The claim that all human thought involves ""interpretation"", that all human thought is in some way relative to a contingent context of cognitive, rhetorical, practical and aesthetic considerations, has become widely accepted; but what we understand by ""truth"" and how we should best pursue it are questions raised with renewed force once a hermeneutical starting point has been embraced. Brice R. Wachterhauser's collection, ""Hermeneutics and Truth"", is an attempt to contribute to this conversation. No thinkers have wrestled with the issue of truth and interpretation in more illuminating ways for the continental tradition of philosophy than Heidegger and Gadamer. Gadamer's essays ""Truth in the Human Sciences"" and ""What is Truth?"" appear here for the first time in English; the other contributors include Rudiger Bubner, David Carpenter, Robert Dostal, Jean Grondin, James Risser, Ernst Tugendhat, Josef Simon, Karsten R. Stueber, Brice R. Wachterhauser, and Georgia Warnke. Brice R. Wachterhauser is Associate Professor of Philosophy at Saint Joseph's University, Philadelphia, and the editor of Hermeneutics and modern philosophy.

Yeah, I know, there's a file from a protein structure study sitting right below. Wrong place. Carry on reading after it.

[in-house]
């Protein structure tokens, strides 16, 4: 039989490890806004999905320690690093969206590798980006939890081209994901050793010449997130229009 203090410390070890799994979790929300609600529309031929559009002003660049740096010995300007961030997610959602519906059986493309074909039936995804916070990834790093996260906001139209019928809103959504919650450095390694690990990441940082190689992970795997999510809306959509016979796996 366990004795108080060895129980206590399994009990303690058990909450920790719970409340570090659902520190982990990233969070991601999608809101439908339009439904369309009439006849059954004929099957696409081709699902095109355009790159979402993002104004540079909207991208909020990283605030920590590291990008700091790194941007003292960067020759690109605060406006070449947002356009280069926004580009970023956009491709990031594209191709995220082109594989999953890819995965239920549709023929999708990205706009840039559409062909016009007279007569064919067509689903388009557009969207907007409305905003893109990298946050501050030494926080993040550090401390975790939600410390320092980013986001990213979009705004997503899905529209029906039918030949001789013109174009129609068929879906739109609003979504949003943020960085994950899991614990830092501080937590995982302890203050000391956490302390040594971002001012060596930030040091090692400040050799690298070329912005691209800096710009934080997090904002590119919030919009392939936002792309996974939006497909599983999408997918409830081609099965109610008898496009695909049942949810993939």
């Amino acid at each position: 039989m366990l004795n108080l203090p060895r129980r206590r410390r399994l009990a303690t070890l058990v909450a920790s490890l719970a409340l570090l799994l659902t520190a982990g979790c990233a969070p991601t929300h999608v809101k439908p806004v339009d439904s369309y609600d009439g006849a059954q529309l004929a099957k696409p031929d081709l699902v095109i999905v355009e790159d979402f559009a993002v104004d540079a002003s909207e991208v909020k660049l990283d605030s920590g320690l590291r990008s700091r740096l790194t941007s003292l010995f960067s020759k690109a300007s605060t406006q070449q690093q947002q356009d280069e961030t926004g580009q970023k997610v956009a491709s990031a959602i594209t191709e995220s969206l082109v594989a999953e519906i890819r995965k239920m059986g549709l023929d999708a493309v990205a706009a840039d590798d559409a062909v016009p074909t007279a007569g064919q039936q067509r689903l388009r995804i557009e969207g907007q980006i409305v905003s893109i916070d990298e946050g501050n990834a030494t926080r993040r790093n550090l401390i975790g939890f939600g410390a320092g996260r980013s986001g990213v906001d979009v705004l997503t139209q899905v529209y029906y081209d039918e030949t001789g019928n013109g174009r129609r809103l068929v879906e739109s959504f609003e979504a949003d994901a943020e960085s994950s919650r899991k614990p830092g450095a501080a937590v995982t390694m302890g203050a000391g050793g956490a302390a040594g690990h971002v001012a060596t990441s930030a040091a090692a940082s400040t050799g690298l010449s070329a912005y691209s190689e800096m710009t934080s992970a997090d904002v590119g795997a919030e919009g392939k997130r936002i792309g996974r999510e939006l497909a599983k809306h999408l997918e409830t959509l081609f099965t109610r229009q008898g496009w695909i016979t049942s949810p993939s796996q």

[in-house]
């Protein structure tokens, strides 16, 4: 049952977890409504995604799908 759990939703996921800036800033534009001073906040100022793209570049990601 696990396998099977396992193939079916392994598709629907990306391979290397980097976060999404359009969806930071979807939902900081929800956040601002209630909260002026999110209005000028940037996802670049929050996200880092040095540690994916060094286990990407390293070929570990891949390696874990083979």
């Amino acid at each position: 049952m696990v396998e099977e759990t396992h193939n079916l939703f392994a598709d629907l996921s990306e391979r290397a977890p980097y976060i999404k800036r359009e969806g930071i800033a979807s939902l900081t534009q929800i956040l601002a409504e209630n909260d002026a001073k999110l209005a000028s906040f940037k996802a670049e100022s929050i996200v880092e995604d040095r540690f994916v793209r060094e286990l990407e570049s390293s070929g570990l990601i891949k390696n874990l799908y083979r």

Brice R. Wachterhauser is Associate Professor of Philosophy at Saint Joseph's University, Philadelphia, and the editor of Hermeneutics and Modern Philosophy.
Is there truth after interpretation?, Brice Wachterhauser; truth in the human sciences, Hans-Georg Gadamer; What is truth?, Hans-Georg Gadamer; the experience of truth for Gadamer and Heidegger - taking time and sudden lightning, Robert J. Dostal; on the ground of understanding Rudiger Bubner; Heidegger's idea of truth, Ernst Tugendhat; emanation, incarnation and the truth-event in Gadamer's ""Truth and Method"", David Carpenter; the remembrance of truth - the truth of remembrance, James Risser; Gadamer's realism - the ""belongingness"" of word and reality. Brice R. Wachterhauser; understanding truth and objectivity - a dialogue between Donald Davidson and Hans-Georg Gadamer, Karsten R. Stueber; world-picture and conscience, Josef Simon; hermeneutics, tradition, and the standpoint of women, George Warnke.